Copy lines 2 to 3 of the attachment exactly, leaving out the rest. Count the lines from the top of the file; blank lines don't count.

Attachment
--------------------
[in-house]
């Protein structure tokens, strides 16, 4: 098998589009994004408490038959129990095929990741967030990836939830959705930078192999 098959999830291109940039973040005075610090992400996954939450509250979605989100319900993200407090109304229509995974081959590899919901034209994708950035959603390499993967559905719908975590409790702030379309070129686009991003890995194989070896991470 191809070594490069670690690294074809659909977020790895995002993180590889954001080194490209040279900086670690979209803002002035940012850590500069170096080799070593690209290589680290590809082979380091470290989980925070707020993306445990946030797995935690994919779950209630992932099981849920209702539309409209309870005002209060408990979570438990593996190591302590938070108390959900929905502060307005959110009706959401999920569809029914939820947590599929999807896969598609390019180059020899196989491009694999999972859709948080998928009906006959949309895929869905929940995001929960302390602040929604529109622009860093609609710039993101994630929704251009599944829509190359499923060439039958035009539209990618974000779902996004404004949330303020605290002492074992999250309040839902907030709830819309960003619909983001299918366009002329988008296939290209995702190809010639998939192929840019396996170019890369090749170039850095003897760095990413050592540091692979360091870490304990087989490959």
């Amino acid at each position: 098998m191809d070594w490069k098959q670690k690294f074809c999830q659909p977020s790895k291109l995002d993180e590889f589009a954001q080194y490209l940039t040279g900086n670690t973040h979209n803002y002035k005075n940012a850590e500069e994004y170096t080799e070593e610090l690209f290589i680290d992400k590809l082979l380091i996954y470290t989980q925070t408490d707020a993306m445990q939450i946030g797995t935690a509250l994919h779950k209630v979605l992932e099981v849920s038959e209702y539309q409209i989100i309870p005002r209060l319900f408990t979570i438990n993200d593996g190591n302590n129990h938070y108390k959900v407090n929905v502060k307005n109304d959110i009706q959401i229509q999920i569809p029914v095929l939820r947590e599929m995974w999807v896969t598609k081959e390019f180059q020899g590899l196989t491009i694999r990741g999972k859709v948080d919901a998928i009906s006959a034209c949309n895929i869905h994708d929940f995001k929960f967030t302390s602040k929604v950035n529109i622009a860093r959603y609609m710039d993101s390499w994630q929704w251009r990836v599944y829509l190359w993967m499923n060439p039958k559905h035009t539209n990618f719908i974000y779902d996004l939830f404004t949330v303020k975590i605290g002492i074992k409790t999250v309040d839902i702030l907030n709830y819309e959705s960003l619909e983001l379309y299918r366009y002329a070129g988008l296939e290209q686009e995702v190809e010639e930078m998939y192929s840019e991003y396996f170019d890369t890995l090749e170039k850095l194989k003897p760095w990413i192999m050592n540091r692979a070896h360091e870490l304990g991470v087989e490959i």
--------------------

């Protein structure tokens, strides 16, 4: 098998589009994004408490038959129990095929990741967030990836939830959705930078192999 098959999830291109940039973040005075610090992400996954939450509250979605989100319900993200407090109304229509995974081959590899919901034209994708950035959603390499993967559905719908975590409790702030379309070129686009991003890995194989070896991470 191809070594490069670690690294074809659909977020790895995002993180590889954001080194490209040279900086670690979209803002002035940012850590500069170096080799070593690209290589680290590809082979380091470290989980925070707020993306445990946030797995935690994919779950209630992932099981849920209702539309409209309870005002209060408990979570438990593996190591302590938070108390959900929905502060307005959110009706959401999920569809029914939820947590599929999807896969598609390019180059020899196989491009694999999972859709948080998928009906006959949309895929869905929940995001929960302390602040929604529109622009860093609609710039993101994630929704251009599944829509190359499923060439039958035009539209990618974000779902996004404004949330303020605290002492074992999250309040839902907030709830819309960003619909983001299918366009002329988008296939290209995702190809010639998939192929840019396996170019890369090749170039850095003897760095990413050592540091692979360091870490304990087989490959």
């Amino acid at each position: 098998m191809d070594w490069k098959q670690k690294f074809c999830q659909p977020s790895k291109l995002d993180e590889f589009a954001q080194y490209l940039t040279g900086n670690t973040h979209n803002y002035k005075n940012a850590e500069e994004y170096t080799e070593e610090l690209f290589i680290d992400k590809l082979l380091i996954y470290t989980q925070t408490d707020a993306m445990q939450i946030g797995t935690a509250l994919h779950k209630v979605l992932e099981v849920s038959e209702y539309q409209i989100i309870p005002r209060l319900f408990t979570i438990n993200d593996g190591n302590n129990h938070y108390k959900v407090n929905v502060k307005n109304d959110i009706q959401i229509q999920i569809p029914v095929l939820r947590e599929m995974w999807v896969t598609k081959e390019f180059q020899g590899l196989t491009i694999r990741g999972k859709v948080d919901a998928i009906s006959a034209c949309n895929i869905h994708d929940f995001k929960f967030t302390s602040k929604v950035n529109i622009a860093r959603y609609m710039d993101s390499w994630q929704w251009r990836v599944y829509l190359w993967m499923n060439p039958k559905h035009t539209n990618f719908i974000y779902d996004l939830f404004t949330v303020k975590i605290g002492i074992k409790t999250v309040d839902i702030l907030n709830y819309e959705s960003l619909e983001l379309y299918r366009y002329a070129g988008l296939e290209q686009e995702v190809e010639e930078m998939y192929s840019e991003y396996f170019d890369t890995l090749e170039k850095l194989k003897p760095w990413i192999m050592n540091r692979a070896h360091e870490l304990g991470v087989e490959i």